Kinda seems like this might be some sort of Biblical reflection, right? with a title of “I will be with you…”? It certainly could be (cf. Isaiah 43:2, for example…in the middle of one of my favorite passages….). But–surprise, surprise!–it’s not! It’s just another personal reflection on this experience that I have been given…to live through, to grow into, to learn about, to gain from…on a good day! And to somehow survive, by gritting my teeth, hanging on by my fingernails, shaking my fist at God, and leaning heavily on my loved ones, on a not-so-good day!
As I’ve said at other times and in other places, by far the most common reaction I’ve gotten from people when they’ve heard of my “situation” has been, “Oh, I’m so sorry!!” Initially, that felt all right to me, because I kinda felt the same way, a little sorry for myself. But as time went on, that reaction began to chafe a little, as I began the dance of moving away from Self-pity toward Acceptance…and then back again…and then away again, this time for a longer twirl on the floor with Acceptance before being inevitably yanked back to my earlier partner of Self-pity, who would then pass me over effortlessly–albeit without my consent–to his nearly-identical twin, Frustration! But somehow (by the grace of God?), while I was in the stern and ever-tightening grip of Frustration, I would again become aware of the beautiful music playing in the background…and I would return to my senses, lift up my head, look around for Acceptance, my much gentler “guide,” and focus on getting back there…and trying hard to stay there. Trying hard to ignore the quiet but insistent taps on my shoulder by those ugly twins, Self-pity and Frustration, trying hard to stay focused on the clear, strong face of Acceptance, trying hard to listen for the deep and rich sounds of the beautiful Music that had lent its rhythm to this dance….
I didn’t want to “dance” with self-pity! I was miserable when I was partnered with frustration! And I didn’t like that people said, “I’m so sorry!” as if being where I was was so bad, so undeserved, so undesirable…. I had gained so much from this experience; so many good things had resulted from it, things that I truly don’t know if I (and my family) would have learned if we hadn’t been forced to…. Was it really a “bad” thing, when so much good had come from it? Did it need to be thought of, necessarily, as “undeserved”? or might it just be one of the many possible consequences of living in this world? And while, yes, there certainly were aspects of it that were unpleasant (and not only for me but also for those around me), did the whole experience have to be seen as “undesirable”? or might the deeper and greater long-term good gained somehow make the short-term, superficial unpleasantness not only tolerable…but actually something for which to be grateful?….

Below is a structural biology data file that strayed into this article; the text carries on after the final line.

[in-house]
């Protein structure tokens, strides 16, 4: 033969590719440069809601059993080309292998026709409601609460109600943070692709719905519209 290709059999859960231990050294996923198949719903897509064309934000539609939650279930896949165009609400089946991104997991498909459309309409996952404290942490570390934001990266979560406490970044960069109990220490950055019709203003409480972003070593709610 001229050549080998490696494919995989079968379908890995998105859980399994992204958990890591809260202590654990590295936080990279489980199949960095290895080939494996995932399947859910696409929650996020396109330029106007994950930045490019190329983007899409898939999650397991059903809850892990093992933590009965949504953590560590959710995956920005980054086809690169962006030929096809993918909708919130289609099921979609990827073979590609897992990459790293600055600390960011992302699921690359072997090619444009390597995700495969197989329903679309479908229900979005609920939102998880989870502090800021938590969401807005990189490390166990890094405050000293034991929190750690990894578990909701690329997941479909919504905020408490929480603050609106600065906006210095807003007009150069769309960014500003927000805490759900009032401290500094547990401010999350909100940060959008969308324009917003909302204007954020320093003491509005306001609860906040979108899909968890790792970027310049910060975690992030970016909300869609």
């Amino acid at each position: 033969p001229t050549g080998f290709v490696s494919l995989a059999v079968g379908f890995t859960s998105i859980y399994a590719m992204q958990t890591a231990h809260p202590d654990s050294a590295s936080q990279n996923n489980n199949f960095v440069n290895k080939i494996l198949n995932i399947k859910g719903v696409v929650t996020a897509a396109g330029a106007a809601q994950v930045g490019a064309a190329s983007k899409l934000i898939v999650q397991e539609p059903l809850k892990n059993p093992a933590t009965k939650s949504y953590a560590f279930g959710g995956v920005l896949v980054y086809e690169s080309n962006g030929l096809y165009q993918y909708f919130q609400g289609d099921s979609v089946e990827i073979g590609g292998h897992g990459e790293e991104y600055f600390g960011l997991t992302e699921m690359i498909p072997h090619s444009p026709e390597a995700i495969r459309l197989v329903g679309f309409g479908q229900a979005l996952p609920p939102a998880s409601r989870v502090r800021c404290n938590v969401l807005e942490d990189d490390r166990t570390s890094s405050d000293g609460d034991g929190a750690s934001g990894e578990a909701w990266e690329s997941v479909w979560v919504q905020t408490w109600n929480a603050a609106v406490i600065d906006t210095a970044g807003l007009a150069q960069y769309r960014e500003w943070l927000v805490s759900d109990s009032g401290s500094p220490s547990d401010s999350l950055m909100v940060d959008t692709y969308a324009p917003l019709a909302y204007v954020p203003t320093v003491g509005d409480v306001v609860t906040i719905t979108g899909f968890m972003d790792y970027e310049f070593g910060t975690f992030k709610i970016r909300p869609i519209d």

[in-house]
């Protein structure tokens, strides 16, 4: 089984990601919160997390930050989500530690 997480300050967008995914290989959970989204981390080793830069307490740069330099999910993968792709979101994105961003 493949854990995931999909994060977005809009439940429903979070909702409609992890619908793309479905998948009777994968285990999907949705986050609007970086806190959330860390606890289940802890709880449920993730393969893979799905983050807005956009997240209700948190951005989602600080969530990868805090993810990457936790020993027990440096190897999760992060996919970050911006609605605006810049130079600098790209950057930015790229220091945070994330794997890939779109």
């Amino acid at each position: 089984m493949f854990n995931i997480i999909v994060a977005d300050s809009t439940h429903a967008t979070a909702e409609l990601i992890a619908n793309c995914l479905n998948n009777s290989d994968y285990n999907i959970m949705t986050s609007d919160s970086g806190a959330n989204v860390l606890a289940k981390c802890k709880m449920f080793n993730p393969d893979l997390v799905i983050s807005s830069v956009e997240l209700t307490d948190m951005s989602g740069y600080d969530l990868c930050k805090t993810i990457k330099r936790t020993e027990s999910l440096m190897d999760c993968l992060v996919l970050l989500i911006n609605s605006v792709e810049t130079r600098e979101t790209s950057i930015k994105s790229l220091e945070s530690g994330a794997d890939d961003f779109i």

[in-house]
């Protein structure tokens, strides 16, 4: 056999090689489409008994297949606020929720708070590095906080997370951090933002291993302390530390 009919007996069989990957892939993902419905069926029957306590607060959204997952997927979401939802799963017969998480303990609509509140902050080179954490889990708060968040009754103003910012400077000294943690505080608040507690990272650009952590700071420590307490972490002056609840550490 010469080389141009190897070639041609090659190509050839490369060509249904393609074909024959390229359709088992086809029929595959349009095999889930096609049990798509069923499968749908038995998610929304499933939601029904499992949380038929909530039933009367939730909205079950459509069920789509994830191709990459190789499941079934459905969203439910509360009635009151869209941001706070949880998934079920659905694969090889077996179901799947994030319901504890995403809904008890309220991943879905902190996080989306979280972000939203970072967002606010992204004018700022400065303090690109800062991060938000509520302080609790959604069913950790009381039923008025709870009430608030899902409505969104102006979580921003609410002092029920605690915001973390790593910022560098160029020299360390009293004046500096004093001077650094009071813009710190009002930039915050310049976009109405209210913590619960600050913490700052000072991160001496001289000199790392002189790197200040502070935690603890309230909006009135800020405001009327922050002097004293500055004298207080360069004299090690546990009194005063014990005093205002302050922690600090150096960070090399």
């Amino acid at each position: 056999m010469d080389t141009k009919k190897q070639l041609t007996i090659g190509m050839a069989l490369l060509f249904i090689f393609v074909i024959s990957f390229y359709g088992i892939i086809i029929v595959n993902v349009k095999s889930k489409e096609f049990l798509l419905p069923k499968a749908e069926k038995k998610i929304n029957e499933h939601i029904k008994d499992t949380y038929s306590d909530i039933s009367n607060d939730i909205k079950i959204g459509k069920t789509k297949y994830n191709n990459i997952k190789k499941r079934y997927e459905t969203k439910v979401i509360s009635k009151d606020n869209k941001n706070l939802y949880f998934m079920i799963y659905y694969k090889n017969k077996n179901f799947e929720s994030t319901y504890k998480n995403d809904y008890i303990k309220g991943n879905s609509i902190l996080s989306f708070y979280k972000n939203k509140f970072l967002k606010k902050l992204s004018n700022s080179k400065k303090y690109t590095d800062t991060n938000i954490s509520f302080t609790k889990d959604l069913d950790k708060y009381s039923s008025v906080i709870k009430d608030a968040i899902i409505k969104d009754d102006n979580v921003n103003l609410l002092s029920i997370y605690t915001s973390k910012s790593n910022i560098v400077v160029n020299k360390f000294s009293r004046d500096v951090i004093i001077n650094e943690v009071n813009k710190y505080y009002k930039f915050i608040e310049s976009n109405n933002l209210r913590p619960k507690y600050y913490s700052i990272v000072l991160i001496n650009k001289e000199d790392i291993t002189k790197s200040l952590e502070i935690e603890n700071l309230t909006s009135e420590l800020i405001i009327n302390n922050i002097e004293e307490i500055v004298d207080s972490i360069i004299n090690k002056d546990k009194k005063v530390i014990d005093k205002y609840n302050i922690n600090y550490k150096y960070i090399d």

“I’m so sorry!”….”Please, you don’t have to feel sorry!” I wanted to reply….
But at the same time, I knew that people were speaking first and foremost, and very consciously, out of their kindness and out of their concern and love for me, and I could only feel gratitude for that. Additionally, it seemed that their “sympathy” was also coming from our commonly held, culturally-defined, and easily understandable sense of what is “good” and “bad,” at least when it comes to our physical health and well-being. AND, in the midst of all of this, ironically, I had the opportunity to be reminded that my own inclination, when the situation was reversed, was exactly the same!! At two different times over the past couple of months, I heard from two different friends that they were each going through some sort of difficulty…and what was my first thought in response? “I’m sorry!” !! It was no surprise, of course, to realize this, but the immediacy of that response within me–it almost seems instinctive in us–in the very midst of the above-mentioned struggles I was having with people saying that to me caused me to really think….
“Do I really want to say, ‘I’m sorry!’?”
“What do I really want for my loved ones as they go through a difficult time?”
“What would I really like to hear from people, as I go through what I’m going through?”
“Does a difficult experience necessarily have to be ‘bad’? Does a painful experience necessarily have to be undesirable, and wished away as quickly as possible?”
“Might it be that what I, or one of my loved ones, truly needs to discover, or to learn, or to experience in order to move closer to having a fuller, richer, deeper life can only come about through some sort of challenge that seems ‘bad,’ or ‘undeserved,’ or ‘undesirable’??”
And so to one of my friends, instead of saying, “Bummer! Hope you feel better soon!”, I found myself saying something like, “I hope you are moving toward wellness…” And to the other, rather than telling her how sorry I was that she was going through such a difficult time, I was more inclined to remind her that she was not alone in her time of struggle, and that I would be there for her throughout, as well as when she comes out on the other side.
I guess, the more I think about it, that’s all I really want: to know I’m not alone, to feel encouraged by those who love me as I move toward wellness–whatever form that may take, to have someone say to me, “Come what may, I’m not going anywhere. I will be with you, to the end, no matter what.”